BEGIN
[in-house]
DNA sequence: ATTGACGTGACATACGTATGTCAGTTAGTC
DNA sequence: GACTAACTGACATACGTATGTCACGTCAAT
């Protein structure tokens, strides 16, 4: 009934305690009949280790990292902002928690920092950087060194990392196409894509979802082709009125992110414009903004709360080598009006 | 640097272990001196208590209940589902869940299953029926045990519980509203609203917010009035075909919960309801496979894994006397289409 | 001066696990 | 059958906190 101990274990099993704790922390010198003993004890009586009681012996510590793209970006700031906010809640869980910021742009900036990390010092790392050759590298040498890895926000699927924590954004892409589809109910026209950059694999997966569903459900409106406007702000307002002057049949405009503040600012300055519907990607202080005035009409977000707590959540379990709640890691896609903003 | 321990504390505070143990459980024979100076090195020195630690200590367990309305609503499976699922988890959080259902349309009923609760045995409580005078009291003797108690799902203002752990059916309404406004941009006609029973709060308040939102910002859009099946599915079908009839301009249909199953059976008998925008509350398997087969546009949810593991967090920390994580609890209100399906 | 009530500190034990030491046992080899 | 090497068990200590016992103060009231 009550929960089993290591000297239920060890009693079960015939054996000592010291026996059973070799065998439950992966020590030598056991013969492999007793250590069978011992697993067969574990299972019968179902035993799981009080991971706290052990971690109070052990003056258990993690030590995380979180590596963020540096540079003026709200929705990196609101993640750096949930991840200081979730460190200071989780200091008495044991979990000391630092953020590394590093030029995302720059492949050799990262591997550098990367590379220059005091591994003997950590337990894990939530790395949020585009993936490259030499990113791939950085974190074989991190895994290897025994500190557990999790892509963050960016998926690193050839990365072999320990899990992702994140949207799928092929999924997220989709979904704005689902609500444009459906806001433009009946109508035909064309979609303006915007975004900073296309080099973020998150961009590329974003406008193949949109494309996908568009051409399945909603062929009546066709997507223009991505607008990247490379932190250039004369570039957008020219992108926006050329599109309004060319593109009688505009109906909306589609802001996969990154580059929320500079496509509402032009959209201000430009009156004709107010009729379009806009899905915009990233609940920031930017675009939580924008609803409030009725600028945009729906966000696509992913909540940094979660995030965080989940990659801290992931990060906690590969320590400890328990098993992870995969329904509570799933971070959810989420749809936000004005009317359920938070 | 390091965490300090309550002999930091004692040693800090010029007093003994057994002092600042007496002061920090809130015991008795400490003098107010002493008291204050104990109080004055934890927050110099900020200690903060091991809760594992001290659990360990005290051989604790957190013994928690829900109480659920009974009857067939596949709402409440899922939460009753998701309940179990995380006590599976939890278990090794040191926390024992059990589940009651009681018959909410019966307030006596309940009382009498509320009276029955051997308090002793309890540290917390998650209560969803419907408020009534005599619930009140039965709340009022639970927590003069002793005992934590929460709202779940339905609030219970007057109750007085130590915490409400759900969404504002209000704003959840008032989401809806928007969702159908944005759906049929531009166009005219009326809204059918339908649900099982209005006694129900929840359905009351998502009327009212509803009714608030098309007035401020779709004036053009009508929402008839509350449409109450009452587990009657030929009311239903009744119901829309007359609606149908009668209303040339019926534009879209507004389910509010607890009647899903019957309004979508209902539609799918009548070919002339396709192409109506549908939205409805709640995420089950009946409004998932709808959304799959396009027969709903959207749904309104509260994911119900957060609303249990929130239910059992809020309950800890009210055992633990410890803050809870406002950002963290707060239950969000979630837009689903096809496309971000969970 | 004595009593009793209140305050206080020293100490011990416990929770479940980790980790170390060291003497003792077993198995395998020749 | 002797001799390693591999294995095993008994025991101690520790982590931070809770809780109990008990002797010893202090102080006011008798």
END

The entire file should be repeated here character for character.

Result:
[in-house]
DNA sequence: ATTGACGTGACATACGTATGTCAGTTAGTC
DNA sequence: GACTAACTGACATACGTATGTCACGTCAAT
């Protein structure tokens, strides 16, 4: 009934305690009949280790990292902002928690920092950087060194990392196409894509979802082709009125992110414009903004709360080598009006 | 640097272990001196208590209940589902869940299953029926045990519980509203609203917010009035075909919960309801496979894994006397289409 | 001066696990 | 059958906190 101990274990099993704790922390010198003993004890009586009681012996510590793209970006700031906010809640869980910021742009900036990390010092790392050759590298040498890895926000699927924590954004892409589809109910026209950059694999997966569903459900409106406007702000307002002057049949405009503040600012300055519907990607202080005035009409977000707590959540379990709640890691896609903003 | 321990504390505070143990459980024979100076090195020195630690200590367990309305609503499976699922988890959080259902349309009923609760045995409580005078009291003797108690799902203002752990059916309404406004941009006609029973709060308040939102910002859009099946599915079908009839301009249909199953059976008998925008509350398997087969546009949810593991967090920390994580609890209100399906 | 009530500190034990030491046992080899 | 090497068990200590016992103060009231 009550929960089993290591000297239920060890009693079960015939054996000592010291026996059973070799065998439950992966020590030598056991013969492999007793250590069978011992697993067969574990299972019968179902035993799981009080991971706290052990971690109070052990003056258990993690030590995380979180590596963020540096540079003026709200929705990196609101993640750096949930991840200081979730460190200071989780200091008495044991979990000391630092953020590394590093030029995302720059492949050799990262591997550098990367590379220059005091591994003997950590337990894990939530790395949020585009993936490259030499990113791939950085974190074989991190895994290897025994500190557990999790892509963050960016998926690193050839990365072999320990899990992702994140949207799928092929999924997220989709979904704005689902609500444009459906806001433009009946109508035909064309979609303006915007975004900073296309080099973020998150961009590329974003406008193949949109494309996908568009051409399945909603062929009546066709997507223009991505607008990247490379932190250039004369570039957008020219992108926006050329599109309004060319593109009688505009109906909306589609802001996969990154580059929320500079496509509402032009959209201000430009009156004709107010009729379009806009899905915009990233609940920031930017675009939580924008609803409030009725600028945009729906966000696509992913909540940094979660995030965080989940990659801290992931990060906690590969320590400890328990098993992870995969329904509570799933971070959810989420749809936000004005009317359920938070 | 390091965490300090309550002999930091004692040693800090010029007093003994057994002092600042007496002061920090809130015991008795400490003098107010002493008291204050104990109080004055934890927050110099900020200690903060091991809760594992001290659990360990005290051989604790957190013994928690829900109480659920009974009857067939596949709402409440899922939460009753998701309940179990995380006590599976939890278990090794040191926390024992059990589940009651009681018959909410019966307030006596309940009382009498509320009276029955051997308090002793309890540290917390998650209560969803419907408020009534005599619930009140039965709340009022639970927590003069002793005992934590929460709202779940339905609030219970007057109750007085130590915490409400759900969404504002209000704003959840008032989401809806928007969702159908944005759906049929531009166009005219009326809204059918339908649900099982209005006694129900929840359905009351998502009327009212509803009714608030098309007035401020779709004036053009009508929402008839509350449409109450009452587990009657030929009311239903009744119901829309007359609606149908009668209303040339019926534009879209507004389910509010607890009647899903019957309004979508209902539609799918009548070919002339396709192409109506549908939205409805709640995420089950009946409004998932709808959304799959396009027969709903959207749904309104509260994911119900957060609303249990929130239910059992809020309950800890009210055992633990410890803050809870406002950002963290707060239950969000979630837009689903096809496309971000969970 | 004595009593009793209140305050206080020293100490011990416990929770479940980790980790170390060291003497003792077993198995395998020749 | 002797001799390693591999294995095993008994025991101690520790982590931070809770809780109990008990002797010893202090102080006011008798």